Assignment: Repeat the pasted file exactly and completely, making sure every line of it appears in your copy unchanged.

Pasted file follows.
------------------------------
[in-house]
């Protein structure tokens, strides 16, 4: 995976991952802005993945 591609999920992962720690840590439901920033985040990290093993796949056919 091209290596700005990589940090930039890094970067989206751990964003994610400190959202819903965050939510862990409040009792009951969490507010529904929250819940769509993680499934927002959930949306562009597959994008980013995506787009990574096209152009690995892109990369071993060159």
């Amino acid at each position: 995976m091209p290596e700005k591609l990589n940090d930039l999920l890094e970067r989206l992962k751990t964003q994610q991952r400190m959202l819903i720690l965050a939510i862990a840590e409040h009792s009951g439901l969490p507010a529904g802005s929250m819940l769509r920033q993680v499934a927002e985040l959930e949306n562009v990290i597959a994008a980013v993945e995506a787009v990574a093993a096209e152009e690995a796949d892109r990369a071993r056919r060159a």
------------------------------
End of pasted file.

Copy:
[in-house]
């Protein structure tokens, strides 16, 4: 995976991952802005993945 591609999920992962720690840590439901920033985040990290093993796949056919 091209290596700005990589940090930039890094970067989206751990964003994610400190959202819903965050939510862990409040009792009951969490507010529904929250819940769509993680499934927002959930949306562009597959994008980013995506787009990574096209152009690995892109990369071993060159």
């Amino acid at each position: 995976m091209p290596e700005k591609l990589n940090d930039l999920l890094e970067r989206l992962k751990t964003q994610q991952r400190m959202l819903i720690l965050a939510i862990a840590e409040h009792s009951g439901l969490p507010a529904g802005s929250m819940l769509r920033q993680v499934a927002e985040l959930e949306n562009v990290i597959a994008a980013v993945e995506a787009v990574a093993a096209e152009e690995a796949d892109r990369a071993r056919r060159a």